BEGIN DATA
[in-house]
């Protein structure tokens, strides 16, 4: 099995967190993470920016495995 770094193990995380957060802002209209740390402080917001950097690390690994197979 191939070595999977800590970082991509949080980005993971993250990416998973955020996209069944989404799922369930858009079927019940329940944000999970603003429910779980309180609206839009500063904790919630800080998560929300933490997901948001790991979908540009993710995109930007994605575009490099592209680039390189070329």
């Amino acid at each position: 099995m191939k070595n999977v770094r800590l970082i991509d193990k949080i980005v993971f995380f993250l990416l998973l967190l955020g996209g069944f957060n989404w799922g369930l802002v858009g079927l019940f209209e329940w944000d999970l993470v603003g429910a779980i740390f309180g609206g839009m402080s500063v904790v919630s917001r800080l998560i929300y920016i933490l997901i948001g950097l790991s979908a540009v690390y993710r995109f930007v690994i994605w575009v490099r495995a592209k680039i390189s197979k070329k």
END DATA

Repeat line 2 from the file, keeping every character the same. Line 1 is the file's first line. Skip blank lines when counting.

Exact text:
């Protein structure tokens, strides 16, 4: 099995967190993470920016495995 770094193990995380957060802002209209740390402080917001950097690390690994197979 191939070595999977800590970082991509949080980005993971993250990416998973955020996209069944989404799922369930858009079927019940329940944000999970603003429910779980309180609206839009500063904790919630800080998560929300933490997901948001790991979908540009993710995109930007994605575009490099592209680039390189070329």